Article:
Sitting down for a few minutes a day to practice meditation is a great starting point, but we’re talking about mindfulness on a bigger, more everyday scale. Pay close attention to how you’re feeling – right now, in the present moment. Notice what kind of situations trigger your anxiety. It’s so easy to get caught in auto-pilot mode. Noticing how you feel on a moment-by-moment basis is the first step to healthily managing our emotions.

Take It One Step at a Time

If you don’t feel comfortable jumping two feet in as life gets back to “normal”, that’s okay. Be gentle with yourself, and take things one step at a time. Especially if you’re at high-risk for contracting COVID-19 (or you live with someone who is), it’s understandable that you might not want to run back to your favorite (crowded) coffee shop the minute it re-opens.

Tell yourself: baby steps. Re-entry doesn’t have to be a plunge in the deep end; it can be a slow crawl. Start with the things and places you’re most comfortable with. Maybe you feel safe-ish going to a rooftop bar, for example, but you still don’t want to be in any crowded, enclosed spaces. 

Maybe one day, you’ll feel okay enough to see your friends, and the next day you’ll feel overwhelmed and want to start isolating yourself again. That’s okay: every person’s journey back into society will look differently. Take it as it comes – one baby step at a time.

Things Will Be Different: Embrace It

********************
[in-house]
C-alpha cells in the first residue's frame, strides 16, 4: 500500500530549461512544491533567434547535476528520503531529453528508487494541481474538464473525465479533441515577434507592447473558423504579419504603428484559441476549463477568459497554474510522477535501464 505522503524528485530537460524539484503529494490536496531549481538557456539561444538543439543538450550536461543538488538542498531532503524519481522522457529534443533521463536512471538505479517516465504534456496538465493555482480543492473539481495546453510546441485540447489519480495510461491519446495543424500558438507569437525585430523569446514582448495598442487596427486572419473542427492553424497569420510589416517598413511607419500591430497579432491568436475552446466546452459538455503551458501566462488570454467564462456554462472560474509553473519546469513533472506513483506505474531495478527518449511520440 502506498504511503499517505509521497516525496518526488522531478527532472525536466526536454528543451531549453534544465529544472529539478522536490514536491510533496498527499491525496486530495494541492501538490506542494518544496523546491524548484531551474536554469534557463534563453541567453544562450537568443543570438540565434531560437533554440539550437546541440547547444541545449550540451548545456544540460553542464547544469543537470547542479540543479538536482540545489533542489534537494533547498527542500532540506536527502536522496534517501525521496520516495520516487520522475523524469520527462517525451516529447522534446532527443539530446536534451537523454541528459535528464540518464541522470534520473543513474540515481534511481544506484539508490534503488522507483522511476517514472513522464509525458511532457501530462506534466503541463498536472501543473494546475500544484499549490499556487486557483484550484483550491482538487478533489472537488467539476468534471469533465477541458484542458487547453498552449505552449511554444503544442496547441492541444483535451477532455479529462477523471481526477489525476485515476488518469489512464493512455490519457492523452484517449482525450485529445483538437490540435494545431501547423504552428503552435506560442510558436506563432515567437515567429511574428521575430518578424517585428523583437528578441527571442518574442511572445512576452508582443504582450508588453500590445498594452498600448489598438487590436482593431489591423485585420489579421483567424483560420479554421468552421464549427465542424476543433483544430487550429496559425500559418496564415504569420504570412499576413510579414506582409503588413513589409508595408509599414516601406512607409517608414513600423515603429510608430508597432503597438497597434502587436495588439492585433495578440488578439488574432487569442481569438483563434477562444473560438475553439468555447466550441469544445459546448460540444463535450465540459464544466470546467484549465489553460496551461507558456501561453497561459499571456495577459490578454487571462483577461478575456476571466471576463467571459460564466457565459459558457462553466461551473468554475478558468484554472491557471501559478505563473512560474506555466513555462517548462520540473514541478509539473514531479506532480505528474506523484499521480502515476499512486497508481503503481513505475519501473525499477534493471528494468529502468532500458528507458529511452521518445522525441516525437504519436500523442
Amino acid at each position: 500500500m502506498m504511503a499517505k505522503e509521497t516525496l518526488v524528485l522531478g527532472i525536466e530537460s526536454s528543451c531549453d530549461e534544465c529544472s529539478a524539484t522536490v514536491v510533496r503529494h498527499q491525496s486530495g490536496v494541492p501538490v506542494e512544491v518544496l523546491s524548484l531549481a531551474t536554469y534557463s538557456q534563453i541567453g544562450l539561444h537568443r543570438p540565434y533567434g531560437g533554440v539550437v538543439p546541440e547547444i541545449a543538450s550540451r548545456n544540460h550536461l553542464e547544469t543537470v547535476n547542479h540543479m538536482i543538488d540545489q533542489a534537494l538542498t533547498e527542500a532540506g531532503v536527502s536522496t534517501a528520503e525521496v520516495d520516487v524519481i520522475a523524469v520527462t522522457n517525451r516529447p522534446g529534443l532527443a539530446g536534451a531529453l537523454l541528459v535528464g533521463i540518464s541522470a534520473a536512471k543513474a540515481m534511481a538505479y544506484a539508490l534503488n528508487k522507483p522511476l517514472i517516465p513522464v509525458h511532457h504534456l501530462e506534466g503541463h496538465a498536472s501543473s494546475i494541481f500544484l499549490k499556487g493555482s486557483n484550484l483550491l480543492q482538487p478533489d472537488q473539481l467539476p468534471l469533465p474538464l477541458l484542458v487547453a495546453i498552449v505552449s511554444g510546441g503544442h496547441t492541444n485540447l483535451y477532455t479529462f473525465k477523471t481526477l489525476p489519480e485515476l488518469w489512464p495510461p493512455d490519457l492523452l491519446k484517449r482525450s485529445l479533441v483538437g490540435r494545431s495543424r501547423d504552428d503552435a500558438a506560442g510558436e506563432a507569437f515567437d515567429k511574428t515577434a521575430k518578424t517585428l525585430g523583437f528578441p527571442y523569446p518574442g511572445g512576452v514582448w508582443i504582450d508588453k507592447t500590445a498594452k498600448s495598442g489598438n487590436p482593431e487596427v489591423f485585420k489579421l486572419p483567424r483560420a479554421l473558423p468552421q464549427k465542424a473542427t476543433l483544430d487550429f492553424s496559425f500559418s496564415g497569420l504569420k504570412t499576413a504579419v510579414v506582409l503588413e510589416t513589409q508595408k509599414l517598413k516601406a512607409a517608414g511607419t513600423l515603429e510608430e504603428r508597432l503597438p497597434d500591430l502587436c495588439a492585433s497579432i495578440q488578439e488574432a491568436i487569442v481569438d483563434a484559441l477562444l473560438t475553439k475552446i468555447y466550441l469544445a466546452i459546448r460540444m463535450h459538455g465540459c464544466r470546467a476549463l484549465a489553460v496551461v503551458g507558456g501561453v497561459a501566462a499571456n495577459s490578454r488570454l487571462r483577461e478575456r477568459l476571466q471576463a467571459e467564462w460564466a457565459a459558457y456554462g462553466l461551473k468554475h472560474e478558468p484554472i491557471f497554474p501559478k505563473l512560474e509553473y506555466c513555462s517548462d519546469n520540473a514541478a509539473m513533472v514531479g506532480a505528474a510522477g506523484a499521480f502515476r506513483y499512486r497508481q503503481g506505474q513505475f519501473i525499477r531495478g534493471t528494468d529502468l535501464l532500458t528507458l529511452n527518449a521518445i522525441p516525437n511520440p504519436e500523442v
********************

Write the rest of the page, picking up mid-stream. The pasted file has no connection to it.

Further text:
It’s going to be important for all of us to embrace the concept of change. Things might not look the same as they did pre-pandemic. Completely carefree social events and travel still feel far into the future. Masks will continue to be a key part of our cutest outfits, probably for a long time to come. 

Things might not go back to exactly “how they used to be”, so embrace that. Fighting change, in general, only leads to increased stress and anxiety. Slip-on that sexy mask and learn to roll with the punches.

Stay Safe And Informed

Things might be opening back up again, and vaccines are rolling out – but that doesn’t mean we’re 100% in the clear. Pretending we are is only going to make your re-entry anxiety worse. 

Know your state guidelines, which will vary depending on where you live. The CDC still recommends wearing masks when you’re around people, avoiding enclosed or crowded spaces, and maintaining a healthy social distance (at least 2 arms’ length) as much as possible.

Knowing you’re doing what you can to stay as safe as possible will go a long way to lower your risks of getting infected and decrease your feelings of anxiety, too.

Get Support

Whether it’s the support of your crew or professional support from a therapist, one thing’s for sure: you need support. We all do! 

We’re not going to tell you that every single person who’s re-entering into society this year (most of us) is going to need professional help. But we’re not saying that would be a bad thing, either. Decades of research have proved that psychotherapy is an effective intervention for any kind of anxiety.

We’ve come a long way, but the stigma against mental health treatment is still very real. It’s 100% up to you to decide if you want to start seeing a therapist, but make sure that the stigma isn’t what’s keeping you from it.

If you don’t think that’s what you need, rely on your friends and loved ones. Talk to someone you trust about how you’re feeling. We’re all in this together, and your friends will likely understand.

You’re Not Alone

If one thing’s for sure, it’s that you’re not alone in feeling anxious or unsure about getting back into “normal life”. The community here at Witted Roots always has your back. We are always rooting for you.


This article was originally published on www.WittedRoots.com.